You can imagine the internal reaction at US Airways when someone suggested eliminating free pretzels during flights. At the time, 2005, it shaved $1 million a year out of operating costs.Northwest Airlines decided to do the same.
Talk about quick change. It was only part of a long, thorough, and at times painful restructuring of airline industry operations that made profitability achievable again.
How about electronic account statements, or a smaller cap on the ubiquitous water bottle?
Or the incoming CEO of a major multi-national who sent out a company-wide memo that printer paper be used on both sides?
Cutting operating costs can become an MO, even a mantra. In some cases, it becomes a survival strategy, as any airline industry executive can attest, but it's far subtler than raising prices.
And for years now, companies have been cutting costs, raising earnings per share. In other words, it's the bottom line, stupid.
CEOs have made names for themselves. Mark Hurd, first at NCRthen Hewlett Packard, (even though that reputation might be temporarily colored by expense account irregularities at the latter.)
Caesars Entertainment this summer awarded bonuses to a group of senior executives, including CEO and Chairman Gary Loveman, for hitting cost-cutting targets.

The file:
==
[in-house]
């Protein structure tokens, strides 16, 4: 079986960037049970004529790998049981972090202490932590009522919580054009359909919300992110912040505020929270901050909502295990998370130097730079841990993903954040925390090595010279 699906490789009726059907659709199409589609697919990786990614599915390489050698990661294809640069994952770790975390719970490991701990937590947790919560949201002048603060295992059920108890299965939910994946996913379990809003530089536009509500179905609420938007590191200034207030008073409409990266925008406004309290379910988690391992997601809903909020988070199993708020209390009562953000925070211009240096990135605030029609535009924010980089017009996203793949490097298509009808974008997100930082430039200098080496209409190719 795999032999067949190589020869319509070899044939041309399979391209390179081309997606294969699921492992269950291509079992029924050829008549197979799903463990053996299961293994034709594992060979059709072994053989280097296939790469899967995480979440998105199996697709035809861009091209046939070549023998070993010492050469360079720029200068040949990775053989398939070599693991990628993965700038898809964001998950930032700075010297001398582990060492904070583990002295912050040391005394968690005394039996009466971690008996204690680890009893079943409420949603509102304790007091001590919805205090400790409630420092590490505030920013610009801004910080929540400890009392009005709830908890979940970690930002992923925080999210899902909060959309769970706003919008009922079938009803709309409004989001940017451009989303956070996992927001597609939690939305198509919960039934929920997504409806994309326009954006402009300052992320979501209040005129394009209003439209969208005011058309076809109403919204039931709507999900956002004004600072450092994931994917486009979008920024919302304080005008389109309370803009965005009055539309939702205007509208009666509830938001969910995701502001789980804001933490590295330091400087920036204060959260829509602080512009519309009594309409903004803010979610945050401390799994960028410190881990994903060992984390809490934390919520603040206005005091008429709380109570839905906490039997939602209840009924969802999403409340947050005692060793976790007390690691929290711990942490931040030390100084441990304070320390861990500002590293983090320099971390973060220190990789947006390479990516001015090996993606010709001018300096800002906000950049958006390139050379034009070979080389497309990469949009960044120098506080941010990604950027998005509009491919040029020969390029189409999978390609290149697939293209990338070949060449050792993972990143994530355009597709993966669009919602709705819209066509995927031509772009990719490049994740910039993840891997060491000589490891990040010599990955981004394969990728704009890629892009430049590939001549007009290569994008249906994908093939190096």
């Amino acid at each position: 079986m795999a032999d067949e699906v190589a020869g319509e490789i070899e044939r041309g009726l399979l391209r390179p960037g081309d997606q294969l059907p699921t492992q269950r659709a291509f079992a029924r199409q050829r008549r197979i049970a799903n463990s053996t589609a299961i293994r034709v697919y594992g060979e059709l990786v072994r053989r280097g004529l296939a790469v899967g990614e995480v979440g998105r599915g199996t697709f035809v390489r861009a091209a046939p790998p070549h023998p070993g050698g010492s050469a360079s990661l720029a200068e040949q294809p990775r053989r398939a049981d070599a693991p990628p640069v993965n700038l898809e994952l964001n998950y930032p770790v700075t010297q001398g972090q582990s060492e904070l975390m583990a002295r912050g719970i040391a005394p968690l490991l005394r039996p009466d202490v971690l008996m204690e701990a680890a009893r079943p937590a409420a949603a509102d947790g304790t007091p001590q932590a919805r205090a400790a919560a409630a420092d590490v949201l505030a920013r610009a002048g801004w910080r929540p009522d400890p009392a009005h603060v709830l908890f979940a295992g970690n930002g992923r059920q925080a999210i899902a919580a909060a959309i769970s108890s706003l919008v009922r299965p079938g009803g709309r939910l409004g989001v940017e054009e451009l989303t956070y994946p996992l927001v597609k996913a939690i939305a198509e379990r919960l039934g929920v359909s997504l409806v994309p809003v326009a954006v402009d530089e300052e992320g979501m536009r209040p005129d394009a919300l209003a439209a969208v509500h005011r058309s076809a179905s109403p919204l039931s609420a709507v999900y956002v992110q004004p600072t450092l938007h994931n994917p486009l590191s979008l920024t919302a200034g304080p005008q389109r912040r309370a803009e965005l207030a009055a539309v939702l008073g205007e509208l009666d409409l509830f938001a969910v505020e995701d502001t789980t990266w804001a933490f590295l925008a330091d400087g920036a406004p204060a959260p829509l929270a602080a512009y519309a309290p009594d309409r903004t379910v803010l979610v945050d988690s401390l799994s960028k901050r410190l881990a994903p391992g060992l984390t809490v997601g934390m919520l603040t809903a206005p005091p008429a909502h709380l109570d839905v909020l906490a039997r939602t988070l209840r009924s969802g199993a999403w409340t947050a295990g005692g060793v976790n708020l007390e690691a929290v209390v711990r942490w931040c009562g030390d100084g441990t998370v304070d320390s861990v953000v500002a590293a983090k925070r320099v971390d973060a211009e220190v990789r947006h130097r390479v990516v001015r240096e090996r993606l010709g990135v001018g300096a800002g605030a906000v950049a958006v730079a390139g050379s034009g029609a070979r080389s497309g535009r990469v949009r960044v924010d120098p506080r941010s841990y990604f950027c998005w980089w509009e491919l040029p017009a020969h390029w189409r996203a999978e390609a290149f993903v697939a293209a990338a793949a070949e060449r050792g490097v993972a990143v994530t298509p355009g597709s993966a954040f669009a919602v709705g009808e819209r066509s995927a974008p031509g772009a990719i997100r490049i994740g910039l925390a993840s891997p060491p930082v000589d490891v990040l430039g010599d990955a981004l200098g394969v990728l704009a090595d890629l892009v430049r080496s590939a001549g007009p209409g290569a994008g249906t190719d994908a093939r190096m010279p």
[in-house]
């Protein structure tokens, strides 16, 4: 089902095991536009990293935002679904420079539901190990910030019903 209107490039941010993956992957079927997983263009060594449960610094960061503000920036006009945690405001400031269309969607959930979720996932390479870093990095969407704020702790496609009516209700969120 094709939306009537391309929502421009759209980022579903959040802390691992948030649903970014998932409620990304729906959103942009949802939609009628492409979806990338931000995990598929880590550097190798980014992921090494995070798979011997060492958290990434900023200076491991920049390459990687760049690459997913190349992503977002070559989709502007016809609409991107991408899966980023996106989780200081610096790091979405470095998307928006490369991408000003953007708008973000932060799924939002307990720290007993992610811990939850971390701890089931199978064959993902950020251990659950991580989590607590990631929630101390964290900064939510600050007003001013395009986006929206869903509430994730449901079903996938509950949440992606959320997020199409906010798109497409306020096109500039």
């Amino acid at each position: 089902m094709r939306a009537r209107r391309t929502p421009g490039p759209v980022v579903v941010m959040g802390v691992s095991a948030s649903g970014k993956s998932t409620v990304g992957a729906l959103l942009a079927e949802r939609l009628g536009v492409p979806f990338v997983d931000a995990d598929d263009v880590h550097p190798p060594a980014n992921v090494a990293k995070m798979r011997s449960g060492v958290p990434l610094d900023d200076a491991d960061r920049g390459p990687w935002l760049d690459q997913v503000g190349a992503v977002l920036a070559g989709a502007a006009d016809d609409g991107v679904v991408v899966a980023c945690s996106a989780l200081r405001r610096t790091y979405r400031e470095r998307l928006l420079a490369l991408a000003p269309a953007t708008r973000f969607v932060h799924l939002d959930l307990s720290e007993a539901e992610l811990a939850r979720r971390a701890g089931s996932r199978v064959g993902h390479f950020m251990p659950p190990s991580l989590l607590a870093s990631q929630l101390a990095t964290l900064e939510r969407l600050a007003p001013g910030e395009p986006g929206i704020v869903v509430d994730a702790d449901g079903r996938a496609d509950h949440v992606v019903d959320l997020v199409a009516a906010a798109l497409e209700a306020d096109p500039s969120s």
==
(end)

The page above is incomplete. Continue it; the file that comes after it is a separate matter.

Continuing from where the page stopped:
Quick change, small change — put together they can mean restructuring.
Few remember that cell phone leader Nokia had a forestry business as well two other units as recently as 25 years ago, or that IBMsold its PC manufacturing business to China's Lenovoalmost eight years ago.
Some restructurings can be misguided, for which companies pay dearly. Enron's move from distributing and transmitting electricity and natural gas to complex derivatives and commodities trading led to its eventual bankruptcy.
Vivendiof France undertook an aggressive diversification strategy in the late 1990s that took it to the brink of bankruptcy until the firm restructured debt and sold off key assets.
CNBC's special report,"Quick Changes for Business," isn't about success and failure, as much as it is about the bottom line and how operational changes trickle down.